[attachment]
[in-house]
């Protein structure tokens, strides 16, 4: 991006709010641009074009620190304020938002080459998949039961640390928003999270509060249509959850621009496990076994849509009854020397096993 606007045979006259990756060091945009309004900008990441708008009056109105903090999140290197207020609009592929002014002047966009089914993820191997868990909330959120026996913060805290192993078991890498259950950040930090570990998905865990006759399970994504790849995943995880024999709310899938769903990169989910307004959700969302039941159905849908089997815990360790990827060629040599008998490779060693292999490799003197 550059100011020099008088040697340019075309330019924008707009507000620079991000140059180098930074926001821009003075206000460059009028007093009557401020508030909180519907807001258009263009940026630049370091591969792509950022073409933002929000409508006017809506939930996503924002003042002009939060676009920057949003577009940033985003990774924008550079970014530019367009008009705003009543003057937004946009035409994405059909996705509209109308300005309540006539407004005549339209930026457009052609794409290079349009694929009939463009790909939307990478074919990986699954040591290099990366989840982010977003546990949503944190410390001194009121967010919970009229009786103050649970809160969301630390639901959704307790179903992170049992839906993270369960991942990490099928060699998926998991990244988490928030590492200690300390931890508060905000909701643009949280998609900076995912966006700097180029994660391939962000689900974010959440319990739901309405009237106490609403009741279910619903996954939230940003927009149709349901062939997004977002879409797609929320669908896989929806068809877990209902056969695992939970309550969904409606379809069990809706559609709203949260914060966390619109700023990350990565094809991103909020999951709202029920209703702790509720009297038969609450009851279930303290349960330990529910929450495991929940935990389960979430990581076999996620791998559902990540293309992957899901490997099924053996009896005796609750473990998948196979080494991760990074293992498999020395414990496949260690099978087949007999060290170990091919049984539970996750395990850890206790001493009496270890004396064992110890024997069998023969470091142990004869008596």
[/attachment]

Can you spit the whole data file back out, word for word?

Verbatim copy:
[in-house]
């Protein structure tokens, strides 16, 4: 991006709010641009074009620190304020938002080459998949039961640390928003999270509060249509959850621009496990076994849509009854020397096993 606007045979006259990756060091945009309004900008990441708008009056109105903090999140290197207020609009592929002014002047966009089914993820191997868990909330959120026996913060805290192993078991890498259950950040930090570990998905865990006759399970994504790849995943995880024999709310899938769903990169989910307004959700969302039941159905849908089997815990360790990827060629040599008998490779060693292999490799003197 550059100011020099008088040697340019075309330019924008707009507000620079991000140059180098930074926001821009003075206000460059009028007093009557401020508030909180519907807001258009263009940026630049370091591969792509950022073409933002929000409508006017809506939930996503924002003042002009939060676009920057949003577009940033985003990774924008550079970014530019367009008009705003009543003057937004946009035409994405059909996705509209109308300005309540006539407004005549339209930026457009052609794409290079349009694929009939463009790909939307990478074919990986699954040591290099990366989840982010977003546990949503944190410390001194009121967010919970009229009786103050649970809160969301630390639901959704307790179903992170049992839906993270369960991942990490099928060699998926998991990244988490928030590492200690300390931890508060905000909701643009949280998609900076995912966006700097180029994660391939962000689900974010959440319990739901309405009237106490609403009741279910619903996954939230940003927009149709349901062939997004977002879409797609929320669908896989929806068809877990209902056969695992939970309550969904409606379809069990809706559609709203949260914060966390619109700023990350990565094809991103909020999951709202029920209703702790509720009297038969609450009851279930303290349960330990529910929450495991929940935990389960979430990581076999996620791998559902990540293309992957899901490997099924053996009896005796609750473990998948196979080494991760990074293992498999020395414990496949260690099978087949007999060290170990091919049984539970996750395990850890206790001493009496270890004396064992110890024997069998023969470091142990004869008596």